Referring to FIG. 2, the illustrated FM radio receiver is similar in large part to a two channel stereophonic receiver of the type shown, for example, in U.S. patent application Ser. No. 218,786. Reference may be made to that application for suitable detailed circuits. The receiver comprises an FM radio tuner and second detector 100 of conventional form for selectively receiving, amplifying and detecting FM broadcast material. The FM tuner and detector 100 delivers an audio frequency signal when non-multiplex, monophonic broadcasts are received, a composite stereophonic signal when two channel stereophonic broadcasts are received and a composite surround stereophonic signal when that type of broadcast is received. In any of these instances, SCA signals reposing between 53 and 75 KHz in the detected signal spectrum may accompany the other signals. For convenience, the signal supplied by tuner-detector 100 will be referred to as a composite signal.
The detected composite signal output of tuner-detector 100 is coupled to a composite signal amplifier 102 which is arranged to amplify signals in the range of approximately 10 Hz to 150 KHz so as to produce first and second substantially identical but 180° out of phase (i.e., push-pull) amplified composite signals for direct application to various following circuit elements.
The radio receiver further comprises a controlled reference oscillator 104 arranged to operate at a frequency harmonically related to 19 KHz and 38 KHz. The particular frequency is selected preferably to permit generation, by means of binary frequency dividers (and associated logic circuitry) of at least two 38 KHz subcarriers in quadrature phase relationship and a 19 KHz wave in suitable time relationship therewith for use in an automatic frequency and phase control (AFPC) loop. The AFPC loop is provided by means of an AFPC 19 KHz synchronous detector 106 to which at least the 19 KHz pilot signal component of the composite signal is coupled. In addition, synchronous detector 106 is provided with composite signal outputs from amplifier 102 (preferably in balanced form) and with balanced nominal 19 KHz outputs from the reference oscillator 104. A differential direct voltage representative of the phase difference between the received pilot signal component and the nominal 19 KHz waveform derived from oscillator 104 is developed across an appropriate low pass filter network (not shown) for coupling to oscillator 104 to correct the operating phase and frequency thereof in a known manner.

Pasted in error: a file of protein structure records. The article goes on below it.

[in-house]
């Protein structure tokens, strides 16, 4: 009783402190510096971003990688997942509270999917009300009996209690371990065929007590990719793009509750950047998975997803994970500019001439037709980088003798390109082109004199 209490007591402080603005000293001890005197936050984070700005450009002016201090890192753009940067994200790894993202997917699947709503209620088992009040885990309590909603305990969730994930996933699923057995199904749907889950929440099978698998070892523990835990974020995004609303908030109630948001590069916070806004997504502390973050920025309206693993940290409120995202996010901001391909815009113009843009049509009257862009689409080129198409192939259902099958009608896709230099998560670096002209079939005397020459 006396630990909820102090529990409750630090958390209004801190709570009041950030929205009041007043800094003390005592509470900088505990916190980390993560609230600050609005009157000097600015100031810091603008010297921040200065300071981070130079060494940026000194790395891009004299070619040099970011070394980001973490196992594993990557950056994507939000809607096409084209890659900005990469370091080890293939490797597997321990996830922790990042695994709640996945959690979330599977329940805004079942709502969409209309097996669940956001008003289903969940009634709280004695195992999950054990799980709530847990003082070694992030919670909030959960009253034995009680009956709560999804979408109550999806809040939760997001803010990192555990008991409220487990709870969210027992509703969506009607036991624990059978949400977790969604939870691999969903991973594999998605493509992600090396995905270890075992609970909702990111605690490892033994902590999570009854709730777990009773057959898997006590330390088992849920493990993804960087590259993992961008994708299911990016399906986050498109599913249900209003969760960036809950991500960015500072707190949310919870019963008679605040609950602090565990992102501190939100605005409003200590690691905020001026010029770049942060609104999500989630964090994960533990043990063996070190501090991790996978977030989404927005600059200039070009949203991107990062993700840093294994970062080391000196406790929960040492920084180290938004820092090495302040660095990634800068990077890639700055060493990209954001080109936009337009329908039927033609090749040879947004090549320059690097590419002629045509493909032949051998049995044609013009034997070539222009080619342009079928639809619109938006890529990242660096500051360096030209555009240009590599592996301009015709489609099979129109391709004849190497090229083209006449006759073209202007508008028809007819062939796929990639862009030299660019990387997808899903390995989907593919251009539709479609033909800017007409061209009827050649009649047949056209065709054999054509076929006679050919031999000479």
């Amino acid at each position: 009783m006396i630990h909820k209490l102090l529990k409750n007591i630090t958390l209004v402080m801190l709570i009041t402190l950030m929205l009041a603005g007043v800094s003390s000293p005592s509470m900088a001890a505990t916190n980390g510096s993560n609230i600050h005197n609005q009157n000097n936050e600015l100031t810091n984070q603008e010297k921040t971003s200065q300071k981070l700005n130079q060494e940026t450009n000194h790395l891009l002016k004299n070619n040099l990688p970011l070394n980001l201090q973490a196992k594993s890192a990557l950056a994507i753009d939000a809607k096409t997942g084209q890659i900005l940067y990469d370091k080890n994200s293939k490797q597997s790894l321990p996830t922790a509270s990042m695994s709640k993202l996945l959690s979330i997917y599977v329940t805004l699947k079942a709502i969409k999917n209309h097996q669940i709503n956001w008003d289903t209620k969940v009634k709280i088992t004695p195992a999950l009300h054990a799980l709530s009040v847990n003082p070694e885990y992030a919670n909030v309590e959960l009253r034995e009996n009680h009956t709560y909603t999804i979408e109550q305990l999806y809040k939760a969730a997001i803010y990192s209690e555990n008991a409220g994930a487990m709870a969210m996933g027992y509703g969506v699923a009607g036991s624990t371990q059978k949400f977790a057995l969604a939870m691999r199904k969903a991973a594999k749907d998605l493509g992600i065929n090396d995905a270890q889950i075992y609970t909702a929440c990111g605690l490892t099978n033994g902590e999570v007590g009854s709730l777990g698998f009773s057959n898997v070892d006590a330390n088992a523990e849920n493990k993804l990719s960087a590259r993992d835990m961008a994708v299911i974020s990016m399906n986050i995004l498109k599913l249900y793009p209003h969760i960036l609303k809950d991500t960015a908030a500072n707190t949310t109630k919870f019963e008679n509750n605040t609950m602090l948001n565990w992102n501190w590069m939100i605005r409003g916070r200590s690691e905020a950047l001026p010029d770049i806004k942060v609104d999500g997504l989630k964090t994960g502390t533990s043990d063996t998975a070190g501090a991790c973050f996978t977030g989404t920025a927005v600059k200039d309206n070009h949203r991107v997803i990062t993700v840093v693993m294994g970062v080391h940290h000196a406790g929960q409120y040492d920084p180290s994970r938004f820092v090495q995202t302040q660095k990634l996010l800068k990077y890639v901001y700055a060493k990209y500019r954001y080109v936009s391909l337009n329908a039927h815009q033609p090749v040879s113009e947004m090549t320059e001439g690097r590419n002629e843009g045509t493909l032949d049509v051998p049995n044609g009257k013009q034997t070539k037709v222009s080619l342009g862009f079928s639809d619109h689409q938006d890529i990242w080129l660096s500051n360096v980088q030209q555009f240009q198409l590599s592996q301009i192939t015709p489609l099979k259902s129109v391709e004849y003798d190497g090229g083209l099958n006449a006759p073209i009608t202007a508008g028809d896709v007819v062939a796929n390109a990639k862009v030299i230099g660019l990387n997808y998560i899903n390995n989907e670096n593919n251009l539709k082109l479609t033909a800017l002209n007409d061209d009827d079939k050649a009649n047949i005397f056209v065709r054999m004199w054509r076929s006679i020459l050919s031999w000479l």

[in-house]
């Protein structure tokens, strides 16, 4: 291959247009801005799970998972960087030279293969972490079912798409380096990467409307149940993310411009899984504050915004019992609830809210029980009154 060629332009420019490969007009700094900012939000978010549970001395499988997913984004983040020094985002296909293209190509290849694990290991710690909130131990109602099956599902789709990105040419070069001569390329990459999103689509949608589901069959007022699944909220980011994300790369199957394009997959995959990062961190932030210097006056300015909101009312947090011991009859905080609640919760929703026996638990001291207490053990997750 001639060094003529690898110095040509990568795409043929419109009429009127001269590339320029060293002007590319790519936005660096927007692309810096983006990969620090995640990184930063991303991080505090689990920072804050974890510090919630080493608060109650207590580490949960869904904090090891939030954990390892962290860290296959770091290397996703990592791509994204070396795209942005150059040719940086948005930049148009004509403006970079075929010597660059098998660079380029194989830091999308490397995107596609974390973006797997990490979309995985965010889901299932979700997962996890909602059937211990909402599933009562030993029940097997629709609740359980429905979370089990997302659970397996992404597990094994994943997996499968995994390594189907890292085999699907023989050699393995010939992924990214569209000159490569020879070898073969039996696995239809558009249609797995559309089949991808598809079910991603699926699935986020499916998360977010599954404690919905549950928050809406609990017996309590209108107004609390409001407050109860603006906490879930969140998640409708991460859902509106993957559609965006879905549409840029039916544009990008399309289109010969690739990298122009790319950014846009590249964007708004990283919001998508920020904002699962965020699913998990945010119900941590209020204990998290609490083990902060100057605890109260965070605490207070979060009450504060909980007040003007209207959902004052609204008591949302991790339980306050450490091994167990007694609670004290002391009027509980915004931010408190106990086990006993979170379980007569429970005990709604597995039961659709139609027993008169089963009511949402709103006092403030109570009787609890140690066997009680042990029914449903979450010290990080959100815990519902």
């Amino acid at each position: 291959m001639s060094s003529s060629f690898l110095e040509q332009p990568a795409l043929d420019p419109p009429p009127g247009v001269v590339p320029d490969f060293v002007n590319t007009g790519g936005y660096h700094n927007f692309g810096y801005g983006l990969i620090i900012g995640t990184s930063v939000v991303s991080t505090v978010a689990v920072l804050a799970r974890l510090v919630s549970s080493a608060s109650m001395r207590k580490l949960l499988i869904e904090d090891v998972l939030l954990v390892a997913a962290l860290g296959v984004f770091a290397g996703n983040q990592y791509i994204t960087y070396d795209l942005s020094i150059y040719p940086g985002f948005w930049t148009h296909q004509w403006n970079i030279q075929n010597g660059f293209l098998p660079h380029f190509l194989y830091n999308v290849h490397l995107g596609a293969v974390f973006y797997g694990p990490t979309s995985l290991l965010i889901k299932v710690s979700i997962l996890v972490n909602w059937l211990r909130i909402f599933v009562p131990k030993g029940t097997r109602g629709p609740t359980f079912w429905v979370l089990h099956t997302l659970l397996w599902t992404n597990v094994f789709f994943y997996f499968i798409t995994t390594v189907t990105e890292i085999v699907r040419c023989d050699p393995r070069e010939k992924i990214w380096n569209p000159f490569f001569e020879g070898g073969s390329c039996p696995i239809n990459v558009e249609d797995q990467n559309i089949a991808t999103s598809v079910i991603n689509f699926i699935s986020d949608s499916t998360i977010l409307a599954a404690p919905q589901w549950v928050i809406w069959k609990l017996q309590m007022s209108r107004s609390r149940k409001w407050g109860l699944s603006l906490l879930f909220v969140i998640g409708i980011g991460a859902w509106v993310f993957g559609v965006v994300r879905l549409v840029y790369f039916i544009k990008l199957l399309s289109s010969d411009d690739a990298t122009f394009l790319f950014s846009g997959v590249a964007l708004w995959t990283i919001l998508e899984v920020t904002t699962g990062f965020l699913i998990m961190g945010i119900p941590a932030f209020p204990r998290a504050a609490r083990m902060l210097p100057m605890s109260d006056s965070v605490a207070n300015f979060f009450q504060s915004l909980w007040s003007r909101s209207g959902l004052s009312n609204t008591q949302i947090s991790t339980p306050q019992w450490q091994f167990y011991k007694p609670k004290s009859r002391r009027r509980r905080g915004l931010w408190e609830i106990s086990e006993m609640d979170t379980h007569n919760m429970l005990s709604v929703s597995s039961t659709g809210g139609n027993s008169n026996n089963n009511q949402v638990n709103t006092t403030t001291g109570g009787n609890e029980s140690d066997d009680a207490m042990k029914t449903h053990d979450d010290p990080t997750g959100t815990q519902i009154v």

Additional binary frequency divider and logic apparatus provided within reference oscillator 104 are arranged to generate, in a known manner, the required 38 KHz subcarrier waveform for detection of the stereophonic audio difference (L-R) signal components from the appropriate received sidebands of the 38 KHz suppressed stereophonic subcarrier signal. These sidebands, along with the remainder of the composite signal produced at the output of composite signal amplifier 102, are supplied in push-pull fashion to a first balanced synchronous subcarrier detector 108. The appropriate 38 KHz subcarrier signal provided by oscillator 104 is also coupled in push-pull fashion to detector 108. Detector 108 provides push-pull outputs balanced against both of its push-pull inputs and including audio frequency components corresponding to (L-R) and -(L-R) information.
Oscillator 104 is also arranged to provide a second 38 KHz subcarrier wave in quadrature relationship with the first. The quadrature 38 KHz subcarrier is supplied in push-pull fashion to a quadrature 38 KHz synchronous detector 110. Push-pull composite signals are also supplied to detector 110 from amplifier 102. Detector 110, like detector 108, provides push-pull outputs balanced against both input signals. Audio frequency components of the outputs of detector 110 correspond to (F-B) and -(F-B) information.
It should be noted that the AM sidebands associated with the quadrature subcarrier occupy the same frequency spectrum (23 KHz to 53 KHz) as the conventional stereophonic difference (L-R) signal sidebands. Because of the quadrature relationship of the two subcarriers, the two difference signals readily may be separated by means of the illustrated synchronous detectors. Therefore, no additional frequency spectrum is required for the described system.